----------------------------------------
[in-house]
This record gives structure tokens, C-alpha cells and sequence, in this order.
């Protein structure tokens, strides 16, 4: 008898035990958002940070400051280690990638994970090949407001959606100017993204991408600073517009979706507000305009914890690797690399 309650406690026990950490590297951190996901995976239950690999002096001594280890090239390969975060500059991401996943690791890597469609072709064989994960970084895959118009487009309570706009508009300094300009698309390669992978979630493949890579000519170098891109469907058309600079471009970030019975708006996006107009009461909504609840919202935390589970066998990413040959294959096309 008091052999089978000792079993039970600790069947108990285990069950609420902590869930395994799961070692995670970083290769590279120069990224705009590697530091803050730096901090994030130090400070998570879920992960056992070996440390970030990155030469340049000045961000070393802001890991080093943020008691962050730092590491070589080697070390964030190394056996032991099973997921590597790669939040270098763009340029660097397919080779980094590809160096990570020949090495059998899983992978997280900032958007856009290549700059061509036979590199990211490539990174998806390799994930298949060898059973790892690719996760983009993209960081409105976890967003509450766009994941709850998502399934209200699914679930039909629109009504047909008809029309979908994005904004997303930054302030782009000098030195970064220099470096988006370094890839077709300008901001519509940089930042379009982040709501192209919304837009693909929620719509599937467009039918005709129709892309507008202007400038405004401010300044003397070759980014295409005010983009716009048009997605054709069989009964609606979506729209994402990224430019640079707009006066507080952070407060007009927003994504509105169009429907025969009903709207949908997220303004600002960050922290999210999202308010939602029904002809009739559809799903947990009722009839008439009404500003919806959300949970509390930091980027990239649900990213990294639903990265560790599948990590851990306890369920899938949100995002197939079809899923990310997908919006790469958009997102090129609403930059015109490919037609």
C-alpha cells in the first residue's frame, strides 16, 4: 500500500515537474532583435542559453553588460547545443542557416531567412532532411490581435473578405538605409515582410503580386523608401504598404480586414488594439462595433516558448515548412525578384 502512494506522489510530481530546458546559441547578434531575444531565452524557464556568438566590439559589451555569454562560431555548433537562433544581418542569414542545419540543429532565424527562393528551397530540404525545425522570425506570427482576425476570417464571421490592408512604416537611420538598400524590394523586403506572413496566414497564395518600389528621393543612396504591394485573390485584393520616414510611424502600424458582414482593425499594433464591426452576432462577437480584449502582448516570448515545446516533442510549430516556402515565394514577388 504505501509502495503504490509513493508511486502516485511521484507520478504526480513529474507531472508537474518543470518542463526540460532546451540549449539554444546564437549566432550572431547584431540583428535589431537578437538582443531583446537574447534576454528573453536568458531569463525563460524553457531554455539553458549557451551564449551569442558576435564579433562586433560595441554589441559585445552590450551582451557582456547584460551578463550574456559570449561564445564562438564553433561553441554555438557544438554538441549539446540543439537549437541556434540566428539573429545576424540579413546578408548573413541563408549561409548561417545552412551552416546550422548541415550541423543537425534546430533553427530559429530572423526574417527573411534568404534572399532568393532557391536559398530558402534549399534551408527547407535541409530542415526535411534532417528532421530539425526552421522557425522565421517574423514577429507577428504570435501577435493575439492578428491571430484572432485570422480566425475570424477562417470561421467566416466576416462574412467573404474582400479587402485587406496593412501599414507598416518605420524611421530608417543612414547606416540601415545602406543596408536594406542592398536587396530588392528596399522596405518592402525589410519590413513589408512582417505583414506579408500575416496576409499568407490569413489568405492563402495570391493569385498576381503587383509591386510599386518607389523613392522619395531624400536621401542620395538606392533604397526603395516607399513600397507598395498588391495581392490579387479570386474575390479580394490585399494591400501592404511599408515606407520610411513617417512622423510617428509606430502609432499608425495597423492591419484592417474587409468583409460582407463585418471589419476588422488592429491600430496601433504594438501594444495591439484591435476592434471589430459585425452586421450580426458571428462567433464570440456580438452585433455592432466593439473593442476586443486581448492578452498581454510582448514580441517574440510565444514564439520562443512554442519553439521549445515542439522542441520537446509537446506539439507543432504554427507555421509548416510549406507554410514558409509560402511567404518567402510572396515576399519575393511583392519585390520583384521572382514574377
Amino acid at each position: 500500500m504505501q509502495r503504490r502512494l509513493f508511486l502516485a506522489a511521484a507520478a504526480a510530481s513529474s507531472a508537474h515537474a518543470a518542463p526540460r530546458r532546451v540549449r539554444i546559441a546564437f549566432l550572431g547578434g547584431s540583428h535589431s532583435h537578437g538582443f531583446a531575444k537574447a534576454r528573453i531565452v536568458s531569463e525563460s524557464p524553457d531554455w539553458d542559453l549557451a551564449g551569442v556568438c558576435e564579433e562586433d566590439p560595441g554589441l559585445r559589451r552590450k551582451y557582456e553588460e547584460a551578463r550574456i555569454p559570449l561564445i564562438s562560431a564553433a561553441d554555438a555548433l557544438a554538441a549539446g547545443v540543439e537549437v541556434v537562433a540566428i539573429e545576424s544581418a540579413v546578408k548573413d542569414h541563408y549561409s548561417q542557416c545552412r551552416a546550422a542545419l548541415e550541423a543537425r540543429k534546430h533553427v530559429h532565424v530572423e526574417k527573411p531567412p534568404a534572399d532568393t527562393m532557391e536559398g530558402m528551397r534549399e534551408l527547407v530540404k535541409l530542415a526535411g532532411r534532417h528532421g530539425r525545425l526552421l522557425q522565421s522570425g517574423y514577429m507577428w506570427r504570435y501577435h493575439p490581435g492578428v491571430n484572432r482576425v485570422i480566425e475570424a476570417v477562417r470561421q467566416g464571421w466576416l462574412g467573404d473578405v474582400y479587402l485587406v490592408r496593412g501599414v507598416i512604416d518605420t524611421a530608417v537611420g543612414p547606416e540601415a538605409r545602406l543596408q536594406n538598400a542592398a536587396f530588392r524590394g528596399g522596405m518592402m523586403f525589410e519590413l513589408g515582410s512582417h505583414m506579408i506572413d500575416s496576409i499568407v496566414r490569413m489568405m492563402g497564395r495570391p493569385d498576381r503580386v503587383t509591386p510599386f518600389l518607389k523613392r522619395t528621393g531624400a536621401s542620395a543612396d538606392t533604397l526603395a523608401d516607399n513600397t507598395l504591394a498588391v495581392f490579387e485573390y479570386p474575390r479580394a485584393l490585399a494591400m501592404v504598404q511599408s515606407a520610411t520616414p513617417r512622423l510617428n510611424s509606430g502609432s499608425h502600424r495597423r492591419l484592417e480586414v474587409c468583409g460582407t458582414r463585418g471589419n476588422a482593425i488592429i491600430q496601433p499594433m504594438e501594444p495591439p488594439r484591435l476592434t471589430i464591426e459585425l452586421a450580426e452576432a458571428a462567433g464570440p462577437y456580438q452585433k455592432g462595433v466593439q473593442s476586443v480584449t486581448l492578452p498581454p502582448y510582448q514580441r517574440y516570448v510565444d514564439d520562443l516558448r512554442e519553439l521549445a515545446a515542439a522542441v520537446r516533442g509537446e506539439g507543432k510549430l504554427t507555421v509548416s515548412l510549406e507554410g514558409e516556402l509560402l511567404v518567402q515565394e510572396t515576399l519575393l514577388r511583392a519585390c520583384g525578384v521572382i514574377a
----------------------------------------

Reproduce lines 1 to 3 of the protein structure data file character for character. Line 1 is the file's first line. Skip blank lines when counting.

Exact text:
[in-house]
This record gives structure tokens, C-alpha cells and sequence, in this order.
């Protein structure tokens, strides 16, 4: 008898035990958002940070400051280690990638994970090949407001959606100017993204991408600073517009979706507000305009914890690797690399 309650406690026990950490590297951190996901995976239950690999002096001594280890090239390969975060500059991401996943690791890597469609072709064989994960970084895959118009487009309570706009508009300094300009698309390669992978979630493949890579000519170098891109469907058309600079471009970030019975708006996006107009009461909504609840919202935390589970066998990413040959294959096309 008091052999089978000792079993039970600790069947108990285990069950609420902590869930395994799961070692995670970083290769590279120069990224705009590697530091803050730096901090994030130090400070998570879920992960056992070996440390970030990155030469340049000045961000070393802001890991080093943020008691962050730092590491070589080697070390964030190394056996032991099973997921590597790669939040270098763009340029660097397919080779980094590809160096990570020949090495059998899983992978997280900032958007856009290549700059061509036979590199990211490539990174998806390799994930298949060898059973790892690719996760983009993209960081409105976890967003509450766009994941709850998502399934209200699914679930039909629109009504047909008809029309979908994005904004997303930054302030782009000098030195970064220099470096988006370094890839077709300008901001519509940089930042379009982040709501192209919304837009693909929620719509599937467009039918005709129709892309507008202007400038405004401010300044003397070759980014295409005010983009716009048009997605054709069989009964609606979506729209994402990224430019640079707009006066507080952070407060007009927003994504509105169009429907025969009903709207949908997220303004600002960050922290999210999202308010939602029904002809009739559809799903947990009722009839008439009404500003919806959300949970509390930091980027990239649900990213990294639903990265560790599948990590851990306890369920899938949100995002197939079809899923990310997908919006790469958009997102090129609403930059015109490919037609």